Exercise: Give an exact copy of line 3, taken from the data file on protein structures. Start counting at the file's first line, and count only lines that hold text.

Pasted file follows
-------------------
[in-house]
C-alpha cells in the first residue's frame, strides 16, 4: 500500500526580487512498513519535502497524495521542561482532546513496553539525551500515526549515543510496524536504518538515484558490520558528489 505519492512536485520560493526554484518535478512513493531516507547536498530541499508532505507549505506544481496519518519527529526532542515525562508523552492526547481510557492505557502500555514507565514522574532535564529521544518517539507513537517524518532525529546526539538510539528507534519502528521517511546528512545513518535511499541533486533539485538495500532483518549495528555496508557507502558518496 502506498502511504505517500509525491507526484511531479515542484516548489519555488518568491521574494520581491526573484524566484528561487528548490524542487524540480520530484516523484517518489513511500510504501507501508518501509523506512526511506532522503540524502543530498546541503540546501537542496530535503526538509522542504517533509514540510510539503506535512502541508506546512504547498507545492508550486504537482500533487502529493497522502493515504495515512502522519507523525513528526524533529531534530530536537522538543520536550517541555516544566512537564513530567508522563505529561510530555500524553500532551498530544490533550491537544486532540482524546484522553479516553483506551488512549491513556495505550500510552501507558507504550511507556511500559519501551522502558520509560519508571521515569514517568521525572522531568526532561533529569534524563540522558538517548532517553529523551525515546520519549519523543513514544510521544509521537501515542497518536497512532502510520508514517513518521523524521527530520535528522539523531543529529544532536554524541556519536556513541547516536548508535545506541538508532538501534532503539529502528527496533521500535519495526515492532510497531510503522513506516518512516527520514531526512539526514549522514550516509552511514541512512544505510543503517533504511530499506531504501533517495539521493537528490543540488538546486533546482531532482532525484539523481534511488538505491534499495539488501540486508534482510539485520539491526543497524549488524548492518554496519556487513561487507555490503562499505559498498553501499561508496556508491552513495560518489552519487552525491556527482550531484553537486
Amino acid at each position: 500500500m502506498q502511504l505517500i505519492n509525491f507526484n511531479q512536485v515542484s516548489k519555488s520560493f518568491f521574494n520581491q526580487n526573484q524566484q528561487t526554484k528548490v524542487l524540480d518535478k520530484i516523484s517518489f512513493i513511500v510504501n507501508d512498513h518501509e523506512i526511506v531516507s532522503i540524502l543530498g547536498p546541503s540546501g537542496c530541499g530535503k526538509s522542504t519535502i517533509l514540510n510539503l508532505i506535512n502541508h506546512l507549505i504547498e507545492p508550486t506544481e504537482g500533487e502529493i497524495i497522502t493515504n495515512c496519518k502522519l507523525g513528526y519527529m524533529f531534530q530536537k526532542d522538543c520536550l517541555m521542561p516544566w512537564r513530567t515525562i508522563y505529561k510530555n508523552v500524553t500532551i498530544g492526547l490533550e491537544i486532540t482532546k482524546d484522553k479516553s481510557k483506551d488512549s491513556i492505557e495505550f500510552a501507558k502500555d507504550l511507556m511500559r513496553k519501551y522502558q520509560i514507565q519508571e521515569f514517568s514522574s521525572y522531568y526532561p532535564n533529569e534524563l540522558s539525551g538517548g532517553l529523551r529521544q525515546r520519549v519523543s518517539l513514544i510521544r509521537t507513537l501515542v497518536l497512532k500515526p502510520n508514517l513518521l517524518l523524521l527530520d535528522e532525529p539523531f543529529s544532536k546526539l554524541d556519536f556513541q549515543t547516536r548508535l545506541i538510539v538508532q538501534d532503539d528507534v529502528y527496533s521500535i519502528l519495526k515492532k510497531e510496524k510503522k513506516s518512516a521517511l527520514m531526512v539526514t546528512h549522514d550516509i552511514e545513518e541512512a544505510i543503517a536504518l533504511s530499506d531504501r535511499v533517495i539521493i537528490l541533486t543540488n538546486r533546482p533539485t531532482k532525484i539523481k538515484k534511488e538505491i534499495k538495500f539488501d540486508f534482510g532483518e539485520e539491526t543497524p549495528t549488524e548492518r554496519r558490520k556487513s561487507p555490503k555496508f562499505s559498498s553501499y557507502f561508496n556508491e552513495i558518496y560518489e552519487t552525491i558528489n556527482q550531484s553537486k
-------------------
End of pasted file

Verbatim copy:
Amino acid at each position: 500500500m502506498q502511504l505517500i505519492n509525491f507526484n511531479q512536485v515542484s516548489k519555488s520560493f518568491f521574494n520581491q526580487n526573484q524566484q528561487t526554484k528548490v524542487l524540480d518535478k520530484i516523484s517518489f512513493i513511500v510504501n507501508d512498513h518501509e523506512i526511506v531516507s532522503i540524502l543530498g547536498p546541503s540546501g537542496c530541499g530535503k526538509s522542504t519535502i517533509l514540510n510539503l508532505i506535512n502541508h506546512l507549505i504547498e507545492p508550486t506544481e504537482g500533487e502529493i497524495i497522502t493515504n495515512c496519518k502522519l507523525g513528526y519527529m524533529f531534530q530536537k526532542d522538543c520536550l517541555m521542561p516544566w512537564r513530567t515525562i508522563y505529561k510530555n508523552v500524553t500532551i498530544g492526547l490533550e491537544i486532540t482532546k482524546d484522553k479516553s481510557k483506551d488512549s491513556i492505557e495505550f500510552a501507558k502500555d507504550l511507556m511500559r513496553k519501551y522502558q520509560i514507565q519508571e521515569f514517568s514522574s521525572y522531568y526532561p532535564n533529569e534524563l540522558s539525551g538517548g532517553l529523551r529521544q525515546r520519549v519523543s518517539l513514544i510521544r509521537t507513537l501515542v497518536l497512532k500515526p502510520n508514517l513518521l517524518l523524521l527530520d535528522e532525529p539523531f543529529s544532536k546526539l554524541d556519536f556513541q549515543t547516536r548508535l545506541i538510539v538508532q538501534d532503539d528507534v529502528y527496533s521500535i519502528l519495526k515492532k510497531e510496524k510503522k513506516s518512516a521517511l527520514m531526512v539526514t546528512h549522514d550516509i552511514e545513518e541512512a544505510i543503517a536504518l533504511s530499506d531504501r535511499v533517495i539521493i537528490l541533486t543540488n538546486r533546482p533539485t531532482k532525484i539523481k538515484k534511488e538505491i534499495k538495500f539488501d540486508f534482510g532483518e539485520e539491526t543497524p549495528t549488524e548492518r554496519r558490520k556487513s561487507p555490503k555496508f562499505s559498498s553501499y557507502f561508496n556508491e552513495i558518496y560518489e552519487t552525491i558528489n556527482q550531484s553537486k